Contesting a Will Because of Undue Influence

Contesting a will in Texas

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I am a litigation attorney

I aggressively represent my clients. I strive to obtain the absolute best results possible for them. I have limited contracentration areas, one is in the area of litigation involving inheritance disputes. I handle cases in estate and trust disputes including will contests, mental competency issues, undue influence, breach of fiduciary duty and related claims, and accountings.

I am the primary author of the Inheritance Laws blog, which reports on legal cases and issues impacting inheritance disputes in Texas.

Although I am based in the DFW area – Lantana (Denton County, Texas), I have a state-wide practice.

I have over 40 years of trial experience.

Contesting a Will can be complicated but we can guide you through the process

  • We’ll talk through your options with you
  • We’ll check the size and scope of the estate
  • We’ll listen, and we’ll work with you to help you get what you’re entitled to
  • We’ll keep you regularly updated all the way along and ensure that your claim is managed as efficiently as possible

 

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CONTESTING A WILL

When you are forced to contest a will in Texas because someone is trying to keep you from your rightful inheritance, you have to retain an inheritance attorney. How you pay that lawyer may determine whether you can or can’t contest the will.

HOURLY FEE

When you are contesting a will in Texas, you normally pay the attorney on an hourly fee basis. You pay month in and month out as the inheritance lawyer works on your case.

You also pay the expenses as they are incurred by the attorney. This is the preferred method of payment for the lawyer. He works, he gets paid. Expenses are repaid when they are incurred. This works well for the client as long as the client has the resources to fund the lawsuit.

Some attorneys won’t agree to contingency fees when contesting a will in Texas. They will only handle a will contest on an hourly basis. Will contest can get expensive quickly. Will contest may last for several years. In addition to the fees, the expenses can become a burden as shown by the case where a doctor charged over $34,500.00 for providing expert testimony in a will contest.

CONTINGENCY FEES IN CERTAIN CASES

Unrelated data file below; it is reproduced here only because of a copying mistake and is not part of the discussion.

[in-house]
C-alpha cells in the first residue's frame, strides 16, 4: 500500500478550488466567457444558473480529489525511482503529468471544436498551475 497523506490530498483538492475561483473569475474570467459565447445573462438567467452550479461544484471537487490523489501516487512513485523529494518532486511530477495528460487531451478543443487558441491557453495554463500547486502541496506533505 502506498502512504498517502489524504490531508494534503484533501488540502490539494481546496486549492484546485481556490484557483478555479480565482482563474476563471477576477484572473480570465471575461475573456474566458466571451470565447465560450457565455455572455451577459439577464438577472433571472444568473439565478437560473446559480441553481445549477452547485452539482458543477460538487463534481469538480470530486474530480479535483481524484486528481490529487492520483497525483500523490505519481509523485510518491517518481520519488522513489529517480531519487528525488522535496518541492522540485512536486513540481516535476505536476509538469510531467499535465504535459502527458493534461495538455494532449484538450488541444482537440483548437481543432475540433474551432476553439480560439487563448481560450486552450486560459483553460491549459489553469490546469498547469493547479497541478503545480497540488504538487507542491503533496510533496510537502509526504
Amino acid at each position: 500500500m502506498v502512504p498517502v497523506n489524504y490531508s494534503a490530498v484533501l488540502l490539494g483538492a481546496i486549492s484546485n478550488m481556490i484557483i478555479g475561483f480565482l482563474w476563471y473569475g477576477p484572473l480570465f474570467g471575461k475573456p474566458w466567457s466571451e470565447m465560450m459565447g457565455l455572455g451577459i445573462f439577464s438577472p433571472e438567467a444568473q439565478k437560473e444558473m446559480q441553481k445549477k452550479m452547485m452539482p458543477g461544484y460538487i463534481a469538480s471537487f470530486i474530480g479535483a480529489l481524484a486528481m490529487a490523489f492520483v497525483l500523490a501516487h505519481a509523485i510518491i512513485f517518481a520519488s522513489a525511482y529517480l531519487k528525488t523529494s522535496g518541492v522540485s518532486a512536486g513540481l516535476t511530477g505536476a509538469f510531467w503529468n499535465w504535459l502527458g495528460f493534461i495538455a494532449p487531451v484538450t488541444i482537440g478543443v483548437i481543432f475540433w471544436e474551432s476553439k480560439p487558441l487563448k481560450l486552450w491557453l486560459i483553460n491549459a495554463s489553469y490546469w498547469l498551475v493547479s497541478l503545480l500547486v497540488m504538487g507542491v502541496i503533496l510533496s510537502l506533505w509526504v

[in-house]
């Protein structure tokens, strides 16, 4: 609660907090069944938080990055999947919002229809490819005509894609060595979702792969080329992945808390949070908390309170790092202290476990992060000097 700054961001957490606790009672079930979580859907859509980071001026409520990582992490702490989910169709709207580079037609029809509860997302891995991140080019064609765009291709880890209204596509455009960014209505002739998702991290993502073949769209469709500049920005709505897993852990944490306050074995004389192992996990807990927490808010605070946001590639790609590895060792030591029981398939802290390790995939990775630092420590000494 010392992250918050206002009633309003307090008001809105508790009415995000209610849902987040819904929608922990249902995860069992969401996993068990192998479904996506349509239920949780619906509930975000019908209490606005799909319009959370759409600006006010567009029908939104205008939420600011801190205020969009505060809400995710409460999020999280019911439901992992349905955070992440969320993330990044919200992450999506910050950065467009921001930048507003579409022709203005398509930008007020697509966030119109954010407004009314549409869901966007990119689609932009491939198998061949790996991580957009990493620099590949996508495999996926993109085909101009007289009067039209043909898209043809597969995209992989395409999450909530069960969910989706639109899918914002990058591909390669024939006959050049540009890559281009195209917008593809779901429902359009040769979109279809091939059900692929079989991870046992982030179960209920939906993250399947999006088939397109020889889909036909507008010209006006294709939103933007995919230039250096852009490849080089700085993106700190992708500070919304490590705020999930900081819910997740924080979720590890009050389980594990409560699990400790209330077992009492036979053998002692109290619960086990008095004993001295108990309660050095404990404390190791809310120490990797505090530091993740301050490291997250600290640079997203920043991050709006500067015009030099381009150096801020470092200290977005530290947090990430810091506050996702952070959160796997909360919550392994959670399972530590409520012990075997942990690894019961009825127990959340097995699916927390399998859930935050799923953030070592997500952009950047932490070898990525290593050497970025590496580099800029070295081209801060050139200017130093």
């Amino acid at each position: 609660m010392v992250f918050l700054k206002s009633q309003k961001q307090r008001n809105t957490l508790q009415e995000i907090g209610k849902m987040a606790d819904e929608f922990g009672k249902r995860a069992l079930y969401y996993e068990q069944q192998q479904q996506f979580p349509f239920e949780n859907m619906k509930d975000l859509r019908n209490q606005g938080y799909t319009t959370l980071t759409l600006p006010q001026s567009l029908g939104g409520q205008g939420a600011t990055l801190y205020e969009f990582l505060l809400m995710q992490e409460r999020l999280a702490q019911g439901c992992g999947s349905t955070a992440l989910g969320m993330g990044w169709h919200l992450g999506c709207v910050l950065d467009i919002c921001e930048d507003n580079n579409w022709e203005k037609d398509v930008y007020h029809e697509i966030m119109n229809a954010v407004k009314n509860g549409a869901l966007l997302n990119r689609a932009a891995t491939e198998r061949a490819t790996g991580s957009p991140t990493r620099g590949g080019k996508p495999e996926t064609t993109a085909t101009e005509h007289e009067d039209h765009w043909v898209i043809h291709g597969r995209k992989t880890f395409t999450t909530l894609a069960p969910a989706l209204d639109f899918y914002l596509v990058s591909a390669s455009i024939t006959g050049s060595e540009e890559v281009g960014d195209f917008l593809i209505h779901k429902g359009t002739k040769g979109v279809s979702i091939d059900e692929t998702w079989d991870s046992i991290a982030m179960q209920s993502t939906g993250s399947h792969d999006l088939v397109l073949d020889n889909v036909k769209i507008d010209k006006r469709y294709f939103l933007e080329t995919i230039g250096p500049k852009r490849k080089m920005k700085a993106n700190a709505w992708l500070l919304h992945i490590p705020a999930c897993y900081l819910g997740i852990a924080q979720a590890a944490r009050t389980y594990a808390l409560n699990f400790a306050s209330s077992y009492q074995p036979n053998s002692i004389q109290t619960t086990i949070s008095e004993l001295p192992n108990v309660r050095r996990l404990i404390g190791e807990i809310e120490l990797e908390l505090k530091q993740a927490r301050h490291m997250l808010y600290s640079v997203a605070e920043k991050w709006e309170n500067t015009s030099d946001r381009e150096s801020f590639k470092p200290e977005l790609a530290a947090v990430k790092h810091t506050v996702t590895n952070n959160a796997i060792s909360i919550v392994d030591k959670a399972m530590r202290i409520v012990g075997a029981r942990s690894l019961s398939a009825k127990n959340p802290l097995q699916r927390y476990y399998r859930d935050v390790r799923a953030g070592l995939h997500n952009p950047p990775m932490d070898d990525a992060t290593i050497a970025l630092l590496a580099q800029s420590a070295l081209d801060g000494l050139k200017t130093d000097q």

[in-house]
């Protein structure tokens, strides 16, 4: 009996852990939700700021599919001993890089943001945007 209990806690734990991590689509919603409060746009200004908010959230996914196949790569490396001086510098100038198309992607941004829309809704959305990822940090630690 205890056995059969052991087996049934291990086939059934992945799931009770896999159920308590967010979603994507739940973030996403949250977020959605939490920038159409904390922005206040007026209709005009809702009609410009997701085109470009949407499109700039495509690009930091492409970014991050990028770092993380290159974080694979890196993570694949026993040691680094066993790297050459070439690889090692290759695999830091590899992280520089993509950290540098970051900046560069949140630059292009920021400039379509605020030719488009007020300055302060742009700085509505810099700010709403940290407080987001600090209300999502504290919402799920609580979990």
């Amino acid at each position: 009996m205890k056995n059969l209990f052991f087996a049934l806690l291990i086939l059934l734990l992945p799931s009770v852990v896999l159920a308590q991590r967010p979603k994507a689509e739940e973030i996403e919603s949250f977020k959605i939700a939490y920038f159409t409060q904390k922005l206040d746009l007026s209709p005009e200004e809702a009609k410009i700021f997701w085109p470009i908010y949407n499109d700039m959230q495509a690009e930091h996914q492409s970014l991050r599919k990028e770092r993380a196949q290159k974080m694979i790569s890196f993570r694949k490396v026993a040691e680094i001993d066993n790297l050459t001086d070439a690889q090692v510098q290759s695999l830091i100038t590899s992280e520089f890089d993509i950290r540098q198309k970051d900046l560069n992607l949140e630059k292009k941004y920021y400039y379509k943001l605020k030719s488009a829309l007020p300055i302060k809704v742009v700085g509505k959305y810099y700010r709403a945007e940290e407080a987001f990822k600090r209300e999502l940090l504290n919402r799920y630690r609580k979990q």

Many people do not have the resources to fund an expensive case contesting a will. If their choice is contesting a will on an hourly pay basis or not contesting a will, they are often left not being able to contest the will.

While many attorneys won’t agree to contingency fees when contesting a will in Texas, we handle a select few will contest on a contingency basis. We won’t handle every case using contingency fees when contesting a will but we handle some. Small estates don’t lend themselves to contingency fees when contesting a will, large estates do. Small and large are relative terms but generally, if your part should you win is less than $300,000, it is a small estate.

THE RIGHT CLIENT

We won’t agree to contingency fees when contesting a will unless our client has been or will be deprived of what is rightfully theirs by someone trying to gain an unfair advantage. If we agree to contingency fees when contesting a will, we advance cost and expenses as the case progresses. While you will have to repay these cost and expenses if you win, you are not out any money while the case is progressing. Because of the risk to the attorney, we are selective in the cases that we handle on a contingency. Attorney’s fees are paid before expenses are deducted from the recovery.

Board Certified

I am board certified. While it’s a common belief outside the legal profession that most or even all attorneys are board certified, that’s not the case.

The State Bar of Texas, Board of Legal Specialization recognizes attorneys in various areas of law. Out of 70,000 lawyers in Texas, only 10% are Board Certified.

What I Do:
– Trials involving inheritance disputes